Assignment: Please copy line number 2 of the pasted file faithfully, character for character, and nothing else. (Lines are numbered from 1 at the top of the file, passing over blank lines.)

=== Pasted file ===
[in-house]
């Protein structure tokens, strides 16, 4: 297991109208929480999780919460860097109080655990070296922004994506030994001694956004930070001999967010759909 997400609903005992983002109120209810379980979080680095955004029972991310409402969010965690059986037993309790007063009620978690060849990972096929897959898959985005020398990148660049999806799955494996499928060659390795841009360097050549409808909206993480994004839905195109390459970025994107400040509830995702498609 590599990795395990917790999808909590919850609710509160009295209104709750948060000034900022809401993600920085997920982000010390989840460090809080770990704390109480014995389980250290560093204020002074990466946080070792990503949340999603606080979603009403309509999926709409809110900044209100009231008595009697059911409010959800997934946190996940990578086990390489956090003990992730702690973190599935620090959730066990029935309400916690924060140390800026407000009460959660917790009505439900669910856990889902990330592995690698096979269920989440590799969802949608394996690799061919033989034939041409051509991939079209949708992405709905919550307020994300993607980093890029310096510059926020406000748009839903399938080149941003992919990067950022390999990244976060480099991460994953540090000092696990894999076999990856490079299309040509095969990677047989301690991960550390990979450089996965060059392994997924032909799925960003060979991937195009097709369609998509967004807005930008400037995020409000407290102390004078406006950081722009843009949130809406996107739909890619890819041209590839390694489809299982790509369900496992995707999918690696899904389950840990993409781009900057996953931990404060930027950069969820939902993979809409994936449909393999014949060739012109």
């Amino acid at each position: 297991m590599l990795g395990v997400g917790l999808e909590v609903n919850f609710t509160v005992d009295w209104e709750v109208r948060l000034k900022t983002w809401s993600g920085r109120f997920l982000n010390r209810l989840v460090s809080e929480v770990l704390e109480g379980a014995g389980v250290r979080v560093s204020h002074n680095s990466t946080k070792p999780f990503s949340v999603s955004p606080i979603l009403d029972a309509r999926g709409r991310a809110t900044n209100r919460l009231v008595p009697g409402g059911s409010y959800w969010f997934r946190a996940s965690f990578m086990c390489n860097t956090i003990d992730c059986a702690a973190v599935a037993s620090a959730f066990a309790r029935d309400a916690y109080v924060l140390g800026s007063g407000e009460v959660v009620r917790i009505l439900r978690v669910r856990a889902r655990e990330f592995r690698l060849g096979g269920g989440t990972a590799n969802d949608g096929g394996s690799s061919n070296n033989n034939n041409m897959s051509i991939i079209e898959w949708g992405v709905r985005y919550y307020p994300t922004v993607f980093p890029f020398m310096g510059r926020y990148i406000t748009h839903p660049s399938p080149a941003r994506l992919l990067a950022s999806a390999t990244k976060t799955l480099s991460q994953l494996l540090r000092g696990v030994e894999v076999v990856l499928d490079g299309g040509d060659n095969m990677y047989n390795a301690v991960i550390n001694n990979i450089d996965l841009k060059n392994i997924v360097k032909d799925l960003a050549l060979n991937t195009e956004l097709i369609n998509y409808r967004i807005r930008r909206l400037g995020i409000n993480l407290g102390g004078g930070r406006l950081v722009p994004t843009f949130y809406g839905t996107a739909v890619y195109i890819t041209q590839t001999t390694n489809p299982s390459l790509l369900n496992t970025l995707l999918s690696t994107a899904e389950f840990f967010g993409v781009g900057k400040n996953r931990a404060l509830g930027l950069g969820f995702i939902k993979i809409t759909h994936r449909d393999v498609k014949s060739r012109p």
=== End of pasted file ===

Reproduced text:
């Protein structure tokens, strides 16, 4: 297991109208929480999780919460860097109080655990070296922004994506030994001694956004930070001999967010759909 997400609903005992983002109120209810379980979080680095955004029972991310409402969010965690059986037993309790007063009620978690060849990972096929897959898959985005020398990148660049999806799955494996499928060659390795841009360097050549409808909206993480994004839905195109390459970025994107400040509830995702498609 590599990795395990917790999808909590919850609710509160009295209104709750948060000034900022809401993600920085997920982000010390989840460090809080770990704390109480014995389980250290560093204020002074990466946080070792990503949340999603606080979603009403309509999926709409809110900044209100009231008595009697059911409010959800997934946190996940990578086990390489956090003990992730702690973190599935620090959730066990029935309400916690924060140390800026407000009460959660917790009505439900669910856990889902990330592995690698096979269920989440590799969802949608394996690799061919033989034939041409051509991939079209949708992405709905919550307020994300993607980093890029310096510059926020406000748009839903399938080149941003992919990067950022390999990244976060480099991460994953540090000092696990894999076999990856490079299309040509095969990677047989301690991960550390990979450089996965060059392994997924032909799925960003060979991937195009097709369609998509967004807005930008400037995020409000407290102390004078406006950081722009843009949130809406996107739909890619890819041209590839390694489809299982790509369900496992995707999918690696899904389950840990993409781009900057996953931990404060930027950069969820939902993979809409994936449909393999014949060739012109």